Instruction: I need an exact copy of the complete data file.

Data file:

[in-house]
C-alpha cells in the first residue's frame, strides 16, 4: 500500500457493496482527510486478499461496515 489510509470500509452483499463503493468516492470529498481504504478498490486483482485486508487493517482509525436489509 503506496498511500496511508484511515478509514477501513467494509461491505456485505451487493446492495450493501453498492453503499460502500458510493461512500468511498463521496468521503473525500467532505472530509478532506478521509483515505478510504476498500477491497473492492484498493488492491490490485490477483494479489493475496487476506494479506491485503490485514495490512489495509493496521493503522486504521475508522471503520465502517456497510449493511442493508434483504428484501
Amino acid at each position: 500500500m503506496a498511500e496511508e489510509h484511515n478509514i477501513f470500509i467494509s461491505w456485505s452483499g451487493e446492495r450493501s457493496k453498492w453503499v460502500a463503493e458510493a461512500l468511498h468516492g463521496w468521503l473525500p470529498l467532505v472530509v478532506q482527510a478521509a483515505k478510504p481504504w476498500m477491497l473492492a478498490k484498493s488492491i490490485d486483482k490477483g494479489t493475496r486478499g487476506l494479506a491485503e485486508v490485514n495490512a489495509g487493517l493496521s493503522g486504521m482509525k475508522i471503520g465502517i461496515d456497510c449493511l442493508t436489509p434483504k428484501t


[in-house]
C-alpha cells in the first residue's frame, strides 16, 4: 500500500457493496482527510486478499461496515 489510509470500509452483499463503493468516492470529498481504504478498490486483482485486508487493517482509525436489509 503506496498511500496511508484511515478509514477501513467494509461491505456485505451487493446492495450493501453498492453503499460502500458510493461512500468511498463521496468521503473525500467532505472530509478532506478521509483515505478510504476498500477491497473492492484498493488492491490490485490477483494479489493475496487476506494479506491485503490485514495490512489495509493496521493503522486504521475508522471503520465502517456497510449493511442493508434483504428484501
Amino acid at each position: 500500500m503506496a498511500e496511508e489510509h484511515n478509514i477501513f470500509i467494509s461491505w456485505s452483499g451487493e446492495r450493501s457493496k453498492w453503499v460502500a463503493e458510493a461512500l468511498h468516492g463521496w468521503l473525500p470529498l467532505v472530509v478532506q482527510a478521509a483515505k478510504p481504504w476498500m477491497l473492492a478498490k484498493s488492491i490490485d486483482k490477483g494479489t493475496r486478499g487476506l494479506a491485503e485486508v490485514n495490512a489495509g487493517l493496521s493503522g486504521m482509525k475508522i471503520g465502517i461496515d456497510c449493511l442493508t436489509p434483504k428484501t